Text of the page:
The year was 1962. John Kennedy was President. Camelot was in full bloom. Forgotten was the fact that Kennedy’s father Joseph, who had vowed to buy the Presidency for his son, had in fact done just that. In collusion with Chicago Mayor Richard Daley, they had shifted just enough votes in Chicago wards to tilt the pivotal swing state of Illinois to Kennedy over Nixon. The entire election hinged on Illinois. It was days before the final count was in because Daley had to make sure he had enough votes before they counted Nixon out.

The Congress was democratically controlled only because the south was solidly Democratic. The bloc of senators and congressmen from the south were all Democratic and because of their enormous seniority they controlled both houses of congress, especially the senate. The issue of Civil Rights was a tempest set to blow off the Capitol dome. Kennedy was under intense pressure to pass major civil rights legislation. However, he was up against a stone wall to get it past the powerful bloc of southern senators. The southerners did not have the number of votes, but they definitely had the power and resolve.

Race was the only issue in the south. George Wallace was riding the race issue to the Governor’s office for his first term in 1962. The white southern voter was determined to stand firm against integration and was poised to cast their vote for the most ardent segregationist on the ballot.

Our congressional delegation was all Democratic. All nine congressmen and both senators, John Sparkman and Lister Hill, had come to Washington during the Roosevelt New Deal era and were considered somewhat progressive. They had been the authors of legislation to help poor southern whites. They were all instrumental in providing health care for the rural south, federal aid for college education and, of course, the coveted TVA for rural north Alabama.

Sparkman and Hill had a combined 40 years of senate service. Lister Hill had gone to the U.S. Senate in 1938. He had served four six-year terms and had become a national celebrity during his 24 years in the senate. He was up for election to his fifth six-year term. It was expected to be a coronation. He was reserved, aristocratic and almost felt like he was above campaigning. Hill was also soft on the race issue. He was a progressive who refused to race bait.

Out of nowhere a handsome, articulate, young Gadsden businessman named Jim Martin appeared on the scene. Martin was 42, born in Tarrant City, and a decorated WWII officer who fought with Patton’s 3rd Army in Europe. He entered as a private and became an integral part of Patton’s team as an intelligence officer and rose to the rank of major. After the war, Martin went to work for Amoco Oil, married a former Miss Alabama named Pat from Clanton, and settled in Gadsden where he bought an oil distributorship and became a successful businessman.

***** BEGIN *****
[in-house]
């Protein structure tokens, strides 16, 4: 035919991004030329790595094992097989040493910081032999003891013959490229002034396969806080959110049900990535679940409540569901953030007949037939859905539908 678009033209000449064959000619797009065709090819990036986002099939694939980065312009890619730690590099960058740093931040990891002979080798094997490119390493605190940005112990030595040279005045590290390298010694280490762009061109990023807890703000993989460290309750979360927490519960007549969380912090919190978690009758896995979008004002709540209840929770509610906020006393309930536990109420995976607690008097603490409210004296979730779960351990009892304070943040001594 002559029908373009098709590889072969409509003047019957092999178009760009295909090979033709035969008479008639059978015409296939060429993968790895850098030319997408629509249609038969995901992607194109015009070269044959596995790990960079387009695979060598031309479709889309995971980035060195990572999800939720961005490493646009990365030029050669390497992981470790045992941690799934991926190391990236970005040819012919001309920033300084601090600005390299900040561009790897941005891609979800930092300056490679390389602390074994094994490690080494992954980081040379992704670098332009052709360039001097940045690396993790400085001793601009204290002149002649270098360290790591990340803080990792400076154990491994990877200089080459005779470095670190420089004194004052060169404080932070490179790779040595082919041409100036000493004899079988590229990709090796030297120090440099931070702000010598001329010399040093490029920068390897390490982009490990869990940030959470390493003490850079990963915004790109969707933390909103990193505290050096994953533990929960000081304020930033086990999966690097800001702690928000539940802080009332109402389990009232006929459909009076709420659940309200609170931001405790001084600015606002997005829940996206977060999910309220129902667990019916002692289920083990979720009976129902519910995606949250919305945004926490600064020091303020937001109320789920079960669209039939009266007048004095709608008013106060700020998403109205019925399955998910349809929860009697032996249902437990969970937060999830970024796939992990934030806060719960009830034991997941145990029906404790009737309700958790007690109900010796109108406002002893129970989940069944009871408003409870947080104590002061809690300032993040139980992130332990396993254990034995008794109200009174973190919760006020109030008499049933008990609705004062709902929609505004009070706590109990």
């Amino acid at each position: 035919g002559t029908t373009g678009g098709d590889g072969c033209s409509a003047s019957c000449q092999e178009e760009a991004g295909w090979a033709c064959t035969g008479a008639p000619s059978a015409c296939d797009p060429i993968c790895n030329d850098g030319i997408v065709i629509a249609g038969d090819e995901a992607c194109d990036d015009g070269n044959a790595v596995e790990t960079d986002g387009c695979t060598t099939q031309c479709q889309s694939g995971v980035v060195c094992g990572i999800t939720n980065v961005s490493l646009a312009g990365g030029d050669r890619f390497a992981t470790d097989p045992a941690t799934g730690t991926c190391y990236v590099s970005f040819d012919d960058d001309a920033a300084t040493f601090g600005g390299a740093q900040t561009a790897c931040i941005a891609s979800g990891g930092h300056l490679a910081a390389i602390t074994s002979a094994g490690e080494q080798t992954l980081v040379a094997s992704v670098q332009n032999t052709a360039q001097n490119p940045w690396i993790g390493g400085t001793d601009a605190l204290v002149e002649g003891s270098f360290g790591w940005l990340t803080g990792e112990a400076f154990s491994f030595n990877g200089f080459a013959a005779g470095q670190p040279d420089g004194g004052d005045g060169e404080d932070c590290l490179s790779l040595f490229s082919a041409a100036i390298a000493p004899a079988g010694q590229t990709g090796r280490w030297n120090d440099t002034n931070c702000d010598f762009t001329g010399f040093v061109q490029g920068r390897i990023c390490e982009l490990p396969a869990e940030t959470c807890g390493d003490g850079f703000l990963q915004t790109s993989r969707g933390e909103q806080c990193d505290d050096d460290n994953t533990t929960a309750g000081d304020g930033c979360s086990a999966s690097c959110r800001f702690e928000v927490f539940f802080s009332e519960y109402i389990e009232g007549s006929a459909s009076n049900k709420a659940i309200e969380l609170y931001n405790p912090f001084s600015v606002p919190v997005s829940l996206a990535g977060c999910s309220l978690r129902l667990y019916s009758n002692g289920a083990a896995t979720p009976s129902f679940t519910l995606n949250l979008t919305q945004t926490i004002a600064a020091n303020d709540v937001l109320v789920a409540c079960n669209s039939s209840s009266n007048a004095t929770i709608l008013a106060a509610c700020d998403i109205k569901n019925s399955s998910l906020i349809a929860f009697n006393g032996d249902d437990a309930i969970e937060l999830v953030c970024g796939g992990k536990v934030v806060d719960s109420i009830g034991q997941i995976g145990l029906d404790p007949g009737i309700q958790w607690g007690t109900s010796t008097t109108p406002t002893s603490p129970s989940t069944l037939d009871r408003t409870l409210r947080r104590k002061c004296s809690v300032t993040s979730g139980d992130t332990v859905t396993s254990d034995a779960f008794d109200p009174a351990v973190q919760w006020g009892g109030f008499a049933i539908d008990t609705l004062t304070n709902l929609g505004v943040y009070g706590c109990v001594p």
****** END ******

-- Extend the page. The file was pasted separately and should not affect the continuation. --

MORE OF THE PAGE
Martin was a business Republican and active in the State Chamber of Commerce. When the State Chamber Board went to Washington to visit the congressional delegation, they were treated rudely by our Democratic delegation who were still voting their progressive New Deal, pro union philosophy. Martin left Washington and decided that Alabama at least needed a two-party system and that he would be the sacrificial lamb to take on the venerable Lister Hill as the Republican nominee for the U.S. Senate. Martin received the nomination during the convention and the David vs. Goliath race was on.

By late summer, some state newspapers could feel that Martin had some momentum. He was being perceived as the conservative and Hill the liberal. However, every Alabama courthouse was Democratic, along with all sheriffs, probate judges, and statewide elected officials. Therefore, it was hard to imagine that the tradition of voting Democratic would change, but the winds of segregation where strong.

When the votes were counted in November of 1962, Martin had pulled off the biggest upset in the nation. NBC’s team of Huntley and Brinkley reported the phenomenon on the nightly news. The solid Democratic south has been penetrated by a conservative Republican. Eisenhower called Martin to congratulate him.

However, things were happening in rural North Alabama similar to what had occurred in Chicago two years earlier. Martin had won by 6,000 votes but three days later boxes mysteriously appeared with just enough votes to get Hill the belated victory. The entire country and most Alabamians knew that Jim Martin had been counted out. There were boxes that came in from counties where he received zero votes.

Jim Martin would have been the first Republican senator from the south in a century. Some people speculate that he would have been the vice presidential candidate with Nixon in 1968. Most people acknowledge that Martin received the most votes in that 1962 race but nevertheless he was the John the Baptist of the southern Republican sweep of 1964 and the father of the modern Republican Party in Alabama.